Saturday, July 31, 2010

Lolita (1962)

Directed by Stanley Kubrick.
Starring James Mason and Shelley Winters.
In a Nutshell: A professor becomes infatuated with his teenaged stepdaughter.

Anyone familiar with the salacious and sardonic novel by Vladimir Nabokov knows the risks Stanley Kubrick faced in bowdlerizing to appease early 60’s sensibilities. Kubrick’s movie descends into sexual desire, infused with a tone both sly and dispiriting (but never at the same time). The movie begins with the book’s tragic ending. An air of pathos hangs over the movie, allowing us to observe literature professor Humbert Humbert’s (James Mason) pursuit of Lolita (Sue Lyon) with greater distance. Call it the Kubrick touch. Mason is perfectly cast as a man who regards his own perversion with bemusement, then ignores the warning signs anyway. The history of Humbert’s nymphet infatuation is now ordinary lust, inspiring pity and a knowing grin rather than disgust.

The emotional swings of Humbert’s tryst with Lolita more than account for the sharp tonal contrasts. Unfortunately, the censors may have had their way in muting any eroticism; all that is left are dark humor and middle-aged angst to grip the viewer. Tighter editing could have eliminated superfluous, if funny, scenes that cost the movie an appropriate curtness (too many involve Peter Sellers’ as a slippery playwright; a funny performance, but deserving of a different showcase). Rare for a Kubrick film to feature such extroverted acting; Mason’s flawless portrayal is given plenty of strong support. Newcomer Lyon balances petulance and callousness with ease while Shelley Winters fills her punchline role of Lolita’s needy, psuedo-cultured mother with an earthly charm.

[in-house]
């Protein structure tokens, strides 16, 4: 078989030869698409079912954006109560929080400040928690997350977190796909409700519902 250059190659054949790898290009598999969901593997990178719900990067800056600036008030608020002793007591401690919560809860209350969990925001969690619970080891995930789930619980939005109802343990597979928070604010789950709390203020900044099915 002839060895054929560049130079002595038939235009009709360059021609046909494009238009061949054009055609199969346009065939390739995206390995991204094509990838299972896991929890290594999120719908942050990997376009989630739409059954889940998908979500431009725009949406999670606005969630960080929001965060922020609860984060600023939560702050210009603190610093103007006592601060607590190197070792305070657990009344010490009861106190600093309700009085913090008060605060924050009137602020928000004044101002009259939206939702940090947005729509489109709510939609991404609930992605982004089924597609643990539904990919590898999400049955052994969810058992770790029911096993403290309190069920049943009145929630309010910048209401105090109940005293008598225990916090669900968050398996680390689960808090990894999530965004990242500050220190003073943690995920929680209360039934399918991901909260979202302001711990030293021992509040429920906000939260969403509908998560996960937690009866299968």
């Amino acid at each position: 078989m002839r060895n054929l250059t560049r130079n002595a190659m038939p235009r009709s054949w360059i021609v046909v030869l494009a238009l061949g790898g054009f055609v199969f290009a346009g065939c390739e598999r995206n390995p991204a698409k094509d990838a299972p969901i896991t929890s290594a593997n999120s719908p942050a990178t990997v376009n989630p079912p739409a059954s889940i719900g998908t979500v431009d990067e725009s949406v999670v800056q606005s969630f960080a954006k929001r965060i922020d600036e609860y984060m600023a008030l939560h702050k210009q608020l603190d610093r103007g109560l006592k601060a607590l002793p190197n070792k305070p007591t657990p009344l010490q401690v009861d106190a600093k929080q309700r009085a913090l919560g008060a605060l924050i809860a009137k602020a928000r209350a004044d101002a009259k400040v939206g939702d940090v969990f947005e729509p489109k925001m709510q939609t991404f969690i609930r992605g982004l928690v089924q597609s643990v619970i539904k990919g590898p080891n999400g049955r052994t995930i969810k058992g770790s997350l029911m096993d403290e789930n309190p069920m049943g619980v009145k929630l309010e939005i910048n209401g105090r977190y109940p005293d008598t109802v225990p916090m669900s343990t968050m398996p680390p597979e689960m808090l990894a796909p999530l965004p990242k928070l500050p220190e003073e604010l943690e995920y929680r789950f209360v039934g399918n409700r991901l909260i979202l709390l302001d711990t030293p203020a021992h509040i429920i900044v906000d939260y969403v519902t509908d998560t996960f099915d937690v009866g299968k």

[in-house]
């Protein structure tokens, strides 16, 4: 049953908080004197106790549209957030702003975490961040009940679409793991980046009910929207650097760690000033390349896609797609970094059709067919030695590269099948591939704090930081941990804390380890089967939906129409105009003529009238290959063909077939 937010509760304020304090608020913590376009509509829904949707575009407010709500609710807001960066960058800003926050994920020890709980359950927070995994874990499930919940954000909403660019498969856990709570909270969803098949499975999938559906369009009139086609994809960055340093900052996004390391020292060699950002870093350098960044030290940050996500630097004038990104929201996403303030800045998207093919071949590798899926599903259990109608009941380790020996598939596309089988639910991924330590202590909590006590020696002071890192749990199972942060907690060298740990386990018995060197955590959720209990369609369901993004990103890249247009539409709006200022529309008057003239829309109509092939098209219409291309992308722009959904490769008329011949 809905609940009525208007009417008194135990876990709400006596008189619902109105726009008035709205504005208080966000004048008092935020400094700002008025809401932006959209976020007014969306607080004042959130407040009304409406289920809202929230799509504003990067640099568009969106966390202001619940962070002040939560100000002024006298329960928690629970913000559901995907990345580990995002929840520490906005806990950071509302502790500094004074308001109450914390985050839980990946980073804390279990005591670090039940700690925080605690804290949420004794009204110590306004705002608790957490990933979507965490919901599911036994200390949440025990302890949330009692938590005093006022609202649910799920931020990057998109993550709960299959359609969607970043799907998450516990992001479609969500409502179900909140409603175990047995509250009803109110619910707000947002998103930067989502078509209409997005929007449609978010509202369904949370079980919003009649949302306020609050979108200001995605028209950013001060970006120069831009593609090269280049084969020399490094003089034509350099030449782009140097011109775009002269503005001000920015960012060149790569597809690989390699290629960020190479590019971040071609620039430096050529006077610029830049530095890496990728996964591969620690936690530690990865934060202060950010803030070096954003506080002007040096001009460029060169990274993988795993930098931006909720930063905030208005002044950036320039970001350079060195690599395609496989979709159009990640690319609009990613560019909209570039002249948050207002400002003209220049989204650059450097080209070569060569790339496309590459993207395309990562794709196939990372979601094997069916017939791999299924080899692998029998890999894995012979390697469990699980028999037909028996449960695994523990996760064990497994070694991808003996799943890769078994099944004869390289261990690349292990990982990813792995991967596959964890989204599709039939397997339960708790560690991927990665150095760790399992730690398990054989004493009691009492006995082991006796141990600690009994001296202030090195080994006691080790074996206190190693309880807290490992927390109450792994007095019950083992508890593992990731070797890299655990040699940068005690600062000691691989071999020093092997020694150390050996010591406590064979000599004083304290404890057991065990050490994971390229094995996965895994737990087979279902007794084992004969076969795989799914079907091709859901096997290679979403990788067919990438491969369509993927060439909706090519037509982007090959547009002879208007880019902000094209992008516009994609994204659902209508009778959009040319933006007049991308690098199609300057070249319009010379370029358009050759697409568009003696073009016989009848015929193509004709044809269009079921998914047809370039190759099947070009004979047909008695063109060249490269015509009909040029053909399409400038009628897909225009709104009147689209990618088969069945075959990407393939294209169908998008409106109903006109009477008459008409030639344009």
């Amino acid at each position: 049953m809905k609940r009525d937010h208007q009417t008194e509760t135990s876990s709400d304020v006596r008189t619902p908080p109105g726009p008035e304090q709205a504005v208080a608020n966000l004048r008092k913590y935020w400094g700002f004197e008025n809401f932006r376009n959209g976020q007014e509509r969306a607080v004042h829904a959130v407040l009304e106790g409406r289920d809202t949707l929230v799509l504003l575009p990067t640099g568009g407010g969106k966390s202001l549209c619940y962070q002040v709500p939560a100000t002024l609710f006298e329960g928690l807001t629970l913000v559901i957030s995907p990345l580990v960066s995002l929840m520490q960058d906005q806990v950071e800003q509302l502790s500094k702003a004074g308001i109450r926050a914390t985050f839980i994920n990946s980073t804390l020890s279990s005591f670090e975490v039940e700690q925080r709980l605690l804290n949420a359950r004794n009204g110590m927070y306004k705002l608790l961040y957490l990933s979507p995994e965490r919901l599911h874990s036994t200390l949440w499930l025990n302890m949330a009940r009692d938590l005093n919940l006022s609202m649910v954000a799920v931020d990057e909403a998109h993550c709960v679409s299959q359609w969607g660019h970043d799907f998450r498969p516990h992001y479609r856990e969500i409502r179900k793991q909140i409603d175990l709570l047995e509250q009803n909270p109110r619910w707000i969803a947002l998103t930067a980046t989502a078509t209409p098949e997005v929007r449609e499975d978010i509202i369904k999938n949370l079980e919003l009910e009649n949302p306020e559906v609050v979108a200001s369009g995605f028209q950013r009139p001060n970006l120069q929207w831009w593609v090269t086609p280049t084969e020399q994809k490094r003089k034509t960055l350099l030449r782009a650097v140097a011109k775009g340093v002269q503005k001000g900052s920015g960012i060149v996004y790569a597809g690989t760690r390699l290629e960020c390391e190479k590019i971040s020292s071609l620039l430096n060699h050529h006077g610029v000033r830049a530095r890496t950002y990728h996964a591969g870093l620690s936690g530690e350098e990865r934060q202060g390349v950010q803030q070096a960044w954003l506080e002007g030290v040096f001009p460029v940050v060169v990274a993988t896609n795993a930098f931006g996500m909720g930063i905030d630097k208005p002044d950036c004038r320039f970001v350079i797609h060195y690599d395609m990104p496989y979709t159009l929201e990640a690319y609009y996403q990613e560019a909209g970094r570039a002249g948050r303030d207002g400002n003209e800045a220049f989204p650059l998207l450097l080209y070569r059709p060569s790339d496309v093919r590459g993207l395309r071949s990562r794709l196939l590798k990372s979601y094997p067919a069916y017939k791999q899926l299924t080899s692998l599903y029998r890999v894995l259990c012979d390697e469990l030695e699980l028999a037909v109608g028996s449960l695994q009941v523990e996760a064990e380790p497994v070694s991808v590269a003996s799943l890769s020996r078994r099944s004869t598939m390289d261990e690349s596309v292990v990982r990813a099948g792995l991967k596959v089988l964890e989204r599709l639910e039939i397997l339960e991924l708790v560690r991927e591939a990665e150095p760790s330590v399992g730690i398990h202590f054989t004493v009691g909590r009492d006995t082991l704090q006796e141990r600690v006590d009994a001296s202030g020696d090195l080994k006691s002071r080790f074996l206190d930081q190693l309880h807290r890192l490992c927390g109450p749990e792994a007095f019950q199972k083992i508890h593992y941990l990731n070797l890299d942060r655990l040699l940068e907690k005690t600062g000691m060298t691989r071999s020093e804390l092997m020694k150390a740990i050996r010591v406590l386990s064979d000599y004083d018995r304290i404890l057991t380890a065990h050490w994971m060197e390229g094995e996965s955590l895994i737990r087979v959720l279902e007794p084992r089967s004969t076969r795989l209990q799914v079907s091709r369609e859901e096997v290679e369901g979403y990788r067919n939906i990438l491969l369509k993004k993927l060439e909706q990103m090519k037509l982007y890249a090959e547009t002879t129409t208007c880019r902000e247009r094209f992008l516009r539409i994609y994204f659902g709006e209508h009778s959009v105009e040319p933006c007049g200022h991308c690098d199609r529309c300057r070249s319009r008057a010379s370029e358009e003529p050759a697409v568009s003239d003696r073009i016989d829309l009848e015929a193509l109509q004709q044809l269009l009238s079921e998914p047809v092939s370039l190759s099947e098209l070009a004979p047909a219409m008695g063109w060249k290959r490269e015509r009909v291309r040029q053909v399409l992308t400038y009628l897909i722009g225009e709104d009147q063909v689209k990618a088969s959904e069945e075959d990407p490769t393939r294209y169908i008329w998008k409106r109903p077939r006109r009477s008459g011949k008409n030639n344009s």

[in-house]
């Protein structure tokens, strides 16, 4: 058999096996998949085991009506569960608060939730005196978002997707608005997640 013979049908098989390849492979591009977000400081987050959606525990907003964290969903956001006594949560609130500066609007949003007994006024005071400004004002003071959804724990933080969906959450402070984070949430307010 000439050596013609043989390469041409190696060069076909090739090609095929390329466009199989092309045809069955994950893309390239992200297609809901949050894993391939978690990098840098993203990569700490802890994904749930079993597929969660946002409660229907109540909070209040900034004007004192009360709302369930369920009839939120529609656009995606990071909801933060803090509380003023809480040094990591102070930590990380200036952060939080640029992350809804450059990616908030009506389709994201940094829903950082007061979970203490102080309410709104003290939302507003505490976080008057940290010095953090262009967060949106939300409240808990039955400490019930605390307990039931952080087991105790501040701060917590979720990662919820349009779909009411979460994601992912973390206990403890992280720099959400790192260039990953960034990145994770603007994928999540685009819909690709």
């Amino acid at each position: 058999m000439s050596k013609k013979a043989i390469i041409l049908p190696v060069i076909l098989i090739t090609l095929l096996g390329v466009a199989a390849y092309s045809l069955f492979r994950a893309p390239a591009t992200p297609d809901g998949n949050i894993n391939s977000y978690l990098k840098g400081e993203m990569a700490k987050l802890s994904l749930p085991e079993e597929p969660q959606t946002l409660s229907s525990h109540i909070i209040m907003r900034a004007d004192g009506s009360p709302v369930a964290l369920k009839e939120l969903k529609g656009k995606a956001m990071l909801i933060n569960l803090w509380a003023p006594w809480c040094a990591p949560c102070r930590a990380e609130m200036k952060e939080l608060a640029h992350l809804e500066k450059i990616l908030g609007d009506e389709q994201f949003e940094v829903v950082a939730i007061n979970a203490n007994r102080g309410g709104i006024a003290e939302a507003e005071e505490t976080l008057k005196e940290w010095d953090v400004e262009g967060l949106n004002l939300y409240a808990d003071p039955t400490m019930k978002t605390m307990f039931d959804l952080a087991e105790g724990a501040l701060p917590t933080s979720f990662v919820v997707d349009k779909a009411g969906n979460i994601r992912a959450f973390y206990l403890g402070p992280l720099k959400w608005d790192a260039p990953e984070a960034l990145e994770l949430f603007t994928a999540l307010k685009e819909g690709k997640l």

A true adaptation may have been out of Kubrick’s grasp during past censorship, but finds the film’s own footing in obsession. A few slapsticky and superfluous scenes are championed by more meaningful moments; the emotional beats between Mason and his co-stars are wonderfully realized. Nabokov’s probing narration loses its voice, keeping perversion at bay. By the end, Humbert’s downfall has become more uncomfortable than his obsessions. We mourn his loss even if we cannot truly enter Humbert’s amoral psyche. One wonders if a censor-free Kubrick could have given a greater (if uncomfortable) depth to Humbert and Lolita’s relationship, but the film remains a stimulating treat.

Saturday, July 24, 2010

Punch Drunk Love (2002)

Directed by Paul Thomas Anderson.
Starring Adam Sandler and Emily Watson.
In a Nutshell: A mentally unstable man falls in love while deflecting an extortion scheme.

The comedy of Adam Sandler, built on humiliation and unforeseen bursts of hostility, has never been universally loved. Critics have dismissed for cajoling its viewers into laughing at Sandler for those qualities, including his outward attacks on the film’s proposed villian. Such forms the basis for Paul Thomas Anderson’s delightfully off-kilter romance, Punch Drunk Love. Sandler plays his usual persona, with Anderson exploiting those unsettling undertones. Barry Egan, a salesman of novelty items, is the product of years of repression and sibling bulling. He is lonely, prone to odd obsessions, and incapable of expressing himself outside of uncontrolled sobbing and violent outbursts. An ill-conceived phone sex call threatens Barry with extortion, goading Barry’s unpredictable nature. But Barry’s life begins anew once he meets the shy and mysterious Lena (Emily Watson).